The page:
“Our focus is twofold: We need to make sure that credit continues flowing in the economy, we need to make sure that the financing conditions remain favourable in order to support the recovery. And we need to make sure that there is ample liquidity around in order to respond to any kind of shocks, any kind of developments that we will see in the weeks and in the months to come.
“We will use the flexibility of everything that we have and we will recalibrate using the solid data that we will have.”
FREQUENCY OF GOVERNING COUNCIL MEETINGS
Asked if ECB might hold meetings more frequently during the crisis, Lagarde said:
“The benefit of working remotely is that we easily meet using whatever of those devices ... We can be together on very short notice to deal with multiple issues and there have been quite a few occasions, including recently, where we have addressed specific issues ...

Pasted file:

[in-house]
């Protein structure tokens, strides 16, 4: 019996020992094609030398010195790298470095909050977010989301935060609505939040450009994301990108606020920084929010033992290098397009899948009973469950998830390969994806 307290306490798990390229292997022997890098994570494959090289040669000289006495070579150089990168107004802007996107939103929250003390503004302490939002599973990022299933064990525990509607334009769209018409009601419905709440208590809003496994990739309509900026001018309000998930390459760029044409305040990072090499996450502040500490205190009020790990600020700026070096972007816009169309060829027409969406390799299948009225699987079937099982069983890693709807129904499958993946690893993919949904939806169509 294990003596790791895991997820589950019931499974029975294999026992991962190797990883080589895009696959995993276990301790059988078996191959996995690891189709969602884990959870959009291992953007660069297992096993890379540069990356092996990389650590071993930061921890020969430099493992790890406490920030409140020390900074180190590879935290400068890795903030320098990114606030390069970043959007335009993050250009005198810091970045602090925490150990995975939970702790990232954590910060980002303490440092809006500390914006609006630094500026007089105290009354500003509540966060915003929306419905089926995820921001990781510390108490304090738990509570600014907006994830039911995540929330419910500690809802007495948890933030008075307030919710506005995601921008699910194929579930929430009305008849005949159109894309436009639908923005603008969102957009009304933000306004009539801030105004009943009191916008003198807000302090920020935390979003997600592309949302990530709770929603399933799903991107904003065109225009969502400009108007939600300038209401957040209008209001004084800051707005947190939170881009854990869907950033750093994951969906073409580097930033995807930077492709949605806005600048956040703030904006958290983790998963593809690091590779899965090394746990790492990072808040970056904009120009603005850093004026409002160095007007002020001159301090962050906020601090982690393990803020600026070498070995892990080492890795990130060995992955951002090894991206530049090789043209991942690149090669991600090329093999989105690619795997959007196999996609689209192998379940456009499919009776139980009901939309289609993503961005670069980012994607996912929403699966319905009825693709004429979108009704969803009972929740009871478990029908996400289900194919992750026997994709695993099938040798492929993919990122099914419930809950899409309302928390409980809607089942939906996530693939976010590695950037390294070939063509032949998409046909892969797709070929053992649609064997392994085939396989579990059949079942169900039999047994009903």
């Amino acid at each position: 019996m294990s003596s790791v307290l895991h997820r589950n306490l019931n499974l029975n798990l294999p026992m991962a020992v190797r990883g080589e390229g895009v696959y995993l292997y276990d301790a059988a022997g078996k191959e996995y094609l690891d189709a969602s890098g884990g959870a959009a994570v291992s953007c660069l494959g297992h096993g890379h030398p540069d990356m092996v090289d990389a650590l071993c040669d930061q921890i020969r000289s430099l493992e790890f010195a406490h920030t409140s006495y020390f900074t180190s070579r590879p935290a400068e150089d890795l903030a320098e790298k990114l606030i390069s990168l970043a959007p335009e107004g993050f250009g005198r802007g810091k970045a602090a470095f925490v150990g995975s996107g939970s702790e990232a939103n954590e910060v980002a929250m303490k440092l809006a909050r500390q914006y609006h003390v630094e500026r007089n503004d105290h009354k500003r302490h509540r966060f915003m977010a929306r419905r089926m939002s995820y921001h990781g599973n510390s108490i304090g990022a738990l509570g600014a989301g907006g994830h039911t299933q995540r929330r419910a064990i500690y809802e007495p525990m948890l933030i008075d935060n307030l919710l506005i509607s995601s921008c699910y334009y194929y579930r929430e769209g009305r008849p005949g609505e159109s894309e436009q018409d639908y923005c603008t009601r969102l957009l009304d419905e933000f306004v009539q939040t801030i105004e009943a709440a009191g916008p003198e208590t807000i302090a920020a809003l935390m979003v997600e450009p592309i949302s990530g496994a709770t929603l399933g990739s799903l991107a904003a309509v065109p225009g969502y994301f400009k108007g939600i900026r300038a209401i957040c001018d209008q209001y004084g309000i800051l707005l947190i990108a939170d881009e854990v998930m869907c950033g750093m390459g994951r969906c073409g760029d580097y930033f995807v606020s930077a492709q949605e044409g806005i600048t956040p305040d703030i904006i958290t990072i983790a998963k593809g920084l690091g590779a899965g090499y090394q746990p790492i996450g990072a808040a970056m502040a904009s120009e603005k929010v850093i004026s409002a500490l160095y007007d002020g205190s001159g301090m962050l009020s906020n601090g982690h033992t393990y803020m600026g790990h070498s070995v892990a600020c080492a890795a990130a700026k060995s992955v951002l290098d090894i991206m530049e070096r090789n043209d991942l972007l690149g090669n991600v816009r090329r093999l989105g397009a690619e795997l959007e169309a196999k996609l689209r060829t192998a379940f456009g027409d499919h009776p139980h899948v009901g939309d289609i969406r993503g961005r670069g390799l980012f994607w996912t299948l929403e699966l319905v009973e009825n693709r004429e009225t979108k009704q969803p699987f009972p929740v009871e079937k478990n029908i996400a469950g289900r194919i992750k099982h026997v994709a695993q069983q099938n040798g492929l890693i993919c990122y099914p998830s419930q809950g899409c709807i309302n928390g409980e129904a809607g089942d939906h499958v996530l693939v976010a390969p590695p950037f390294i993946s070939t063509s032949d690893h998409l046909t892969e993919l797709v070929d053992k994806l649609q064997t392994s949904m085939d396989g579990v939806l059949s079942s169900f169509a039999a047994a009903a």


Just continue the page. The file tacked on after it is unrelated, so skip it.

“If and when it is needed, it is very easy ... If we have to meet on short notice, we will do so. We stand ready for that.”
“The number for the third quarter (GDP) will be coming out tomorrow and might surprise on the upside. On the other hand we are pretty confident that our number for the fourth quarter will be on the downside.
“Clearly we expect the month of November to be very negative and it will reflect the slow process that our economies are going to go under and the lost momentum, the slower momentum, we have been observing since September.
“When you look at all numbers - whether it is in the service industry, consumer confidence, PMI orders, the PMI employment.